Psoriasis is a common, chronic autoimmune inflammatory disease that causes raised, scaly patches, known as plaques, to appear on the skin.
These scaly patches appear most often on the knees, scalp, and the outside of the elbows, and are the result of skin cells growing abnormally quickly. People with psoriasis often experience itchiness, and burning and stinging sensations in these areas.
People can develop psoriasis at any age, but they are most frequently diagnosed with the illness between the ages of 15 and 35. It is estimated that as many as 7.5 million Americans have the condition.
What is vitamin D?
Alongside the sunshine, fatty fish, cheese, egg yolks and mushrooms contain vitamin D.
Vitamin D, also known as the sunshine vitamin, is a very important vitamin. It helps the muscles, heart, lungs, and brain to work well. It also helps to maintain strong, healthy bones.
Vitamin D is unique among vitamins for two reasons. Firstly, when the skin is exposed to sunlight, the body can make its own stores of this vitamin. Other vitamins must be consumed in food.
Secondly, unlike other vitamins, the body turns vitamin D into a hormone. This hormone is called “activated vitamin D” or calcitriol.
Vitamin D helps maintain the health of bones and teeth and supports the health of the immune system, brain, and nervous system. It plays a role in controlling insulin levels and helps lung function and cardiovascular health.
This vitamin also has some links to the development of cancer.
How might vitamin D help with psoriasis?
There is a complex relationship between vitamin D and psoriasis. Research suggests that if the body does not process vitamin D normally, psoriasis symptoms may become worse.
Because of this, vitamin D features in some oral and topical psoriasis treatments. Some studies have found that, when used alone, these treatments produce similar results to corticosteroid-based treatments.
These treatments may be even more effective when used in combination with a high-quality topical steroid. In fact, a recent study found that the combination of a topical vitamin D treatment and a topical steroid was more effective at treating scalp psoriasis than steroids alone.
However, when used alone, the vitamin D treatment resulted in a significantly higher risk of adverse side effects, compared with using the steroid treatment alone.
These adverse side effects included:
- Yeast infection
- Red, inflamed, dry skin
When the two therapies were used in combination, there was less risk of side effects.
Vitamin D and UVB
Ultraviolet B (UVB) light therapy is also sometimes used to treat psoriasis. The treatment mimics the spectrum of the sun’s UVB rays that are known to trigger the production of vitamin D in the skin. UVB is effective at reducing psoriasis symptoms in 70 percent of patients.
In a 2010 study, participants were given UVB treatment. By the end of the test period, all had achieved increased levels of vitamin D. In fact, the levels more than doubled, by average. Most of these people reported that their psoriasis symptoms had improved.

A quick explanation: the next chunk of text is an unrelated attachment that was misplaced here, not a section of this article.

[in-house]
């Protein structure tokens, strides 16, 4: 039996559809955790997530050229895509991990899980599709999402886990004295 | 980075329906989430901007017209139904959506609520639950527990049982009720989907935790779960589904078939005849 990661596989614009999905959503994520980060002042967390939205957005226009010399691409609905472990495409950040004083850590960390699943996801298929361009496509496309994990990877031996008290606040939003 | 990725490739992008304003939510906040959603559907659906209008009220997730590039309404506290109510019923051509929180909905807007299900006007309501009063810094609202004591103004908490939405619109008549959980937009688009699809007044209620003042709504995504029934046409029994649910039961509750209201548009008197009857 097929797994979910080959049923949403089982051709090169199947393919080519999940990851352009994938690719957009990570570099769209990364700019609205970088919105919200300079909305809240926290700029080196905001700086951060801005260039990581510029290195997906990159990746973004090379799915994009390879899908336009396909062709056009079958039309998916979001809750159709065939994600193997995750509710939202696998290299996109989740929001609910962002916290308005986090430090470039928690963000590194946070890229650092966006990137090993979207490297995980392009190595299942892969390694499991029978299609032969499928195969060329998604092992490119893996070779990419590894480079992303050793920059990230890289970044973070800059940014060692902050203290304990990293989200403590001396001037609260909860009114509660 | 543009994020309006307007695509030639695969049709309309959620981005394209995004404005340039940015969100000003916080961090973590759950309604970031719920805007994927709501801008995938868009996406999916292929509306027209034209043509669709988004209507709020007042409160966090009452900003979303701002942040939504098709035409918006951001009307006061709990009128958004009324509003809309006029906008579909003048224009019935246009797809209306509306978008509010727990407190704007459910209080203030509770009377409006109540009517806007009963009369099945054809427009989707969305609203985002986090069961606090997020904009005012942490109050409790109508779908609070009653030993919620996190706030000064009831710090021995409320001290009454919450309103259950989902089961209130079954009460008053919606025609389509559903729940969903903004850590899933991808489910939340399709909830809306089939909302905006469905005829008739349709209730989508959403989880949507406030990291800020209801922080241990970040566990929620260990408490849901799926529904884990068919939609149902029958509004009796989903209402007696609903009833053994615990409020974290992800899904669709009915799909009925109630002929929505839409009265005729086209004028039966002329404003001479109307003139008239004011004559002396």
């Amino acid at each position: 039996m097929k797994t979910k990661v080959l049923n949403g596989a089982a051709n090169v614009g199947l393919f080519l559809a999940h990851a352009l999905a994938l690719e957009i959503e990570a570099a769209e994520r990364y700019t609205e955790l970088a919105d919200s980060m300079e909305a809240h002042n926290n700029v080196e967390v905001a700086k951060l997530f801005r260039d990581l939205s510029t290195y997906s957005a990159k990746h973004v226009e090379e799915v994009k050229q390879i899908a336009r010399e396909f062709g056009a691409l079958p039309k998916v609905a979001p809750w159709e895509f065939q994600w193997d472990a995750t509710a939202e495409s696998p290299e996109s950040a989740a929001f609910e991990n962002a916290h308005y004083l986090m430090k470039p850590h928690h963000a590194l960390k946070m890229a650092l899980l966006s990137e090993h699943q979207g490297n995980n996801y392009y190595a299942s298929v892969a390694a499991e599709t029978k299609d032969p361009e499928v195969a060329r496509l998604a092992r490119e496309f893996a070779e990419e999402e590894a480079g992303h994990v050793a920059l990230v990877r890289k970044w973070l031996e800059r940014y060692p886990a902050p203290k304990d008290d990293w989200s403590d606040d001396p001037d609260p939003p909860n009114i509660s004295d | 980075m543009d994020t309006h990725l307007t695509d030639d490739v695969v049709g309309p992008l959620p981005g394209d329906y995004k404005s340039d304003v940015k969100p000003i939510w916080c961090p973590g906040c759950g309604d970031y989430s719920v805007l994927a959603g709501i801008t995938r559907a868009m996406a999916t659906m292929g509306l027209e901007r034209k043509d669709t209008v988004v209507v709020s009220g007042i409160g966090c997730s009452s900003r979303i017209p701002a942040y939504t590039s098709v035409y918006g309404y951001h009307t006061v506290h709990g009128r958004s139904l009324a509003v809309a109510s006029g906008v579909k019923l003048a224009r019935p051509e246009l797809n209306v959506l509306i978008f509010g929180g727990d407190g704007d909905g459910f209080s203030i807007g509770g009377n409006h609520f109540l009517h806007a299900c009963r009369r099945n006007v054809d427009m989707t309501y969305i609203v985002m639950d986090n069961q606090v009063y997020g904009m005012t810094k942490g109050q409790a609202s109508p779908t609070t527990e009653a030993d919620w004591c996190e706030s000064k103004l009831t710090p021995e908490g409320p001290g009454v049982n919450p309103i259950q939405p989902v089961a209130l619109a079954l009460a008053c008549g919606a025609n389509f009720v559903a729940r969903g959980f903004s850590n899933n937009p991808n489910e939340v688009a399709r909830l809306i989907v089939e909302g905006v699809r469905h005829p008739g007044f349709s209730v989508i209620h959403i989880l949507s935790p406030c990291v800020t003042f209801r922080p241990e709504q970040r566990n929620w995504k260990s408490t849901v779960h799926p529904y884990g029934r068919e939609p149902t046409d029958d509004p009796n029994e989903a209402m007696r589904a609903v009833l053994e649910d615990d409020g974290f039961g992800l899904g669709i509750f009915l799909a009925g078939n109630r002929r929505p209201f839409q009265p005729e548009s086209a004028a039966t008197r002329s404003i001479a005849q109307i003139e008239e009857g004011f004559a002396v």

However, the researchers were unable to plot a significant link between improvement in psoriasis symptoms and levels of vitamin D.
How to get more vitamin D
UVB light therapy, which mimics the sun’s rays, may be used to treat psoriasis.
Vitamin D deficiency is common, especially among the following groups of people:
- People with dark skin
- People who live at higher latitudes
- People who do not get much exposure to the sun
Everybody needs a certain amount of vitamin D per day. A person can take a simple blood test to find out their vitamin D levels. If the levels are too low, they can take oral supplements to replenish them.
Although vitamin D supplements are widely available, there is little evidence to suggest that these supplements are helpful in improving psoriasis symptoms. Doctors also advise against sunbathing or using commercial tanning beds in an attempt to increase vitamin D levels.
Vitamin D deficiency and psoriasis
Low vitamin D levels are common among people with long-term plaque psoriasis. Experts believe that having a vitamin D deficiency does not cause psoriasis, but it might limit the body’s ability to keep skin healthy.
Studies have found that in the winter when there are less available sunlight, vitamin D deficiencies and psoriasis symptoms often get worse.
Other vitamins and supplements that might help with psoriasis
There is not much evidence to suggest that vitamins or dietary supplements help reduce symptoms of psoriasis. However, some people with psoriasis believe that omega-3 fatty acid supplements help ease their psoriasis. Omega-3 fatty acids have been shown to reduce inflammation.
Psoriasis is an inflammatory disease, which is why some people believe the supplements help. But more long-term clinical trials are needed to show whether these supplements are effective for treating psoriasis.
The National Psoriasis Foundation warn that people with psoriasis should check with their doctor before taking these supplements. Any supplements could interfere with other medications the person is taking.